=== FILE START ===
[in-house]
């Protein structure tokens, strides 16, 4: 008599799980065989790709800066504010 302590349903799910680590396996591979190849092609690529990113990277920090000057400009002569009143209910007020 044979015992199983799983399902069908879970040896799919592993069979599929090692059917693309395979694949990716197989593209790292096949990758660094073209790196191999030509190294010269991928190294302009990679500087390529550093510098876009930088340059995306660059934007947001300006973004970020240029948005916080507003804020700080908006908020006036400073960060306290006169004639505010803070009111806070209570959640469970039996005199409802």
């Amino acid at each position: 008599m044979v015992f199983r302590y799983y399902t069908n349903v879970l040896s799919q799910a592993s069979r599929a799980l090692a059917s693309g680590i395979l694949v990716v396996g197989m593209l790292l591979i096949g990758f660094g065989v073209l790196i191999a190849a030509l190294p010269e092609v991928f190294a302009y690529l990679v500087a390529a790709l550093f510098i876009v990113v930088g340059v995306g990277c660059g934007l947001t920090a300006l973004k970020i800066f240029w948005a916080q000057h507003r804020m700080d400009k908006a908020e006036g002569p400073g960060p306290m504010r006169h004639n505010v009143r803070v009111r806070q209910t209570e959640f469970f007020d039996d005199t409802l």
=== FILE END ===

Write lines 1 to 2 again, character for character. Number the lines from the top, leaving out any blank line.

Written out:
[in-house]
């Protein structure tokens, strides 16, 4: 008599799980065989790709800066504010 302590349903799910680590396996591979190849092609690529990113990277920090000057400009002569009143209910007020 044979015992199983799983399902069908879970040896799919592993069979599929090692059917693309395979694949990716197989593209790292096949990758660094073209790196191999030509190294010269991928190294302009990679500087390529550093510098876009930088340059995306660059934007947001300006973004970020240029948005916080507003804020700080908006908020006036400073960060306290006169004639505010803070009111806070209570959640469970039996005199409802």